As part of a Forbes ongoing series about women leaders in technology, Amy Blankson shares insights from Jayne Groll, CEO of the DevOps Institute and tech expert, as she discusses moving beyond stereotypes and assumptions if we want to attract more girls and women to technology. Instead of seeing women as less capable in tech fields and in need of special accommodations, we need to work on giving women a voice and many seats at the table; eliminating gender bias in the workplace; and truly making the field inviting, safe, and navigable for women. It’s an approach that will help women, men, and workplaces in general, as more opportunities for women mean a better balance for everyone—and the opportunity to make the most of women’s talents and ideas.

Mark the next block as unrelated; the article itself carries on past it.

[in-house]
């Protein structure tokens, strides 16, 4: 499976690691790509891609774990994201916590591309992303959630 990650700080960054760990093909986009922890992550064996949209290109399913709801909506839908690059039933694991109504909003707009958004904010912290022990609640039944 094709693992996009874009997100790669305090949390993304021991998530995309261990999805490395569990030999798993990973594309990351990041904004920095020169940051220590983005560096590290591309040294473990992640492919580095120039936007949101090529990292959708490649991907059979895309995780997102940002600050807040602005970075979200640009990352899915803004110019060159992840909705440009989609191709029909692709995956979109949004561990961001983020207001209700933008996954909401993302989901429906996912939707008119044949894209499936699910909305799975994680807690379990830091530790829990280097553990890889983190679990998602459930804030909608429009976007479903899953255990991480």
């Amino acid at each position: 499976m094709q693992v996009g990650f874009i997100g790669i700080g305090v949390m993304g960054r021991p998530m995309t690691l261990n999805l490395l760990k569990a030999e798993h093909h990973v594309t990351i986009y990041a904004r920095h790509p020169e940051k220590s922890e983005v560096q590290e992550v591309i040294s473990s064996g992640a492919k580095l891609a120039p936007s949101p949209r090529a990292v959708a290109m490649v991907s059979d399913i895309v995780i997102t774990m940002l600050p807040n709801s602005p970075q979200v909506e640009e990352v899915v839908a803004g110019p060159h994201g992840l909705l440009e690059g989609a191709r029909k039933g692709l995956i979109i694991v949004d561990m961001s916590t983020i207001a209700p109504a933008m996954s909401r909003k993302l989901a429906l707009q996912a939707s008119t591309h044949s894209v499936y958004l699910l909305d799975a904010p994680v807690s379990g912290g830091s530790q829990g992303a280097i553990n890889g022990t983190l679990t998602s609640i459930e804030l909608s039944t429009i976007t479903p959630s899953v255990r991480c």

By Amy Blankson
This is the sixth article in the “Women Execs in Tech Series,” an ongoing conversation about current challenges in the industry and best practices for increasing gender parity in the workplace.
Jayne Groll is co-founder and CEO of the DevOps Institute and has accumulated a wealth of IT credentials throughout her career. Her 25 years in senior IT management have positioned her as a sounding board for individuals hoping to delve deeper into the many issues in tech. Recently, she was asked how to recruit more girls for a robotics team. A male participant in the conversation suggested they should “make the robots pink or something?”
Despite over two decades in the tech sector, Jayne is still dumbfounded by these types of suggestion. In her mind, it’s not about making the tech industry more appealing to women by “pinkifying it,” but rather it’s about making the sector a fair and safe place for women.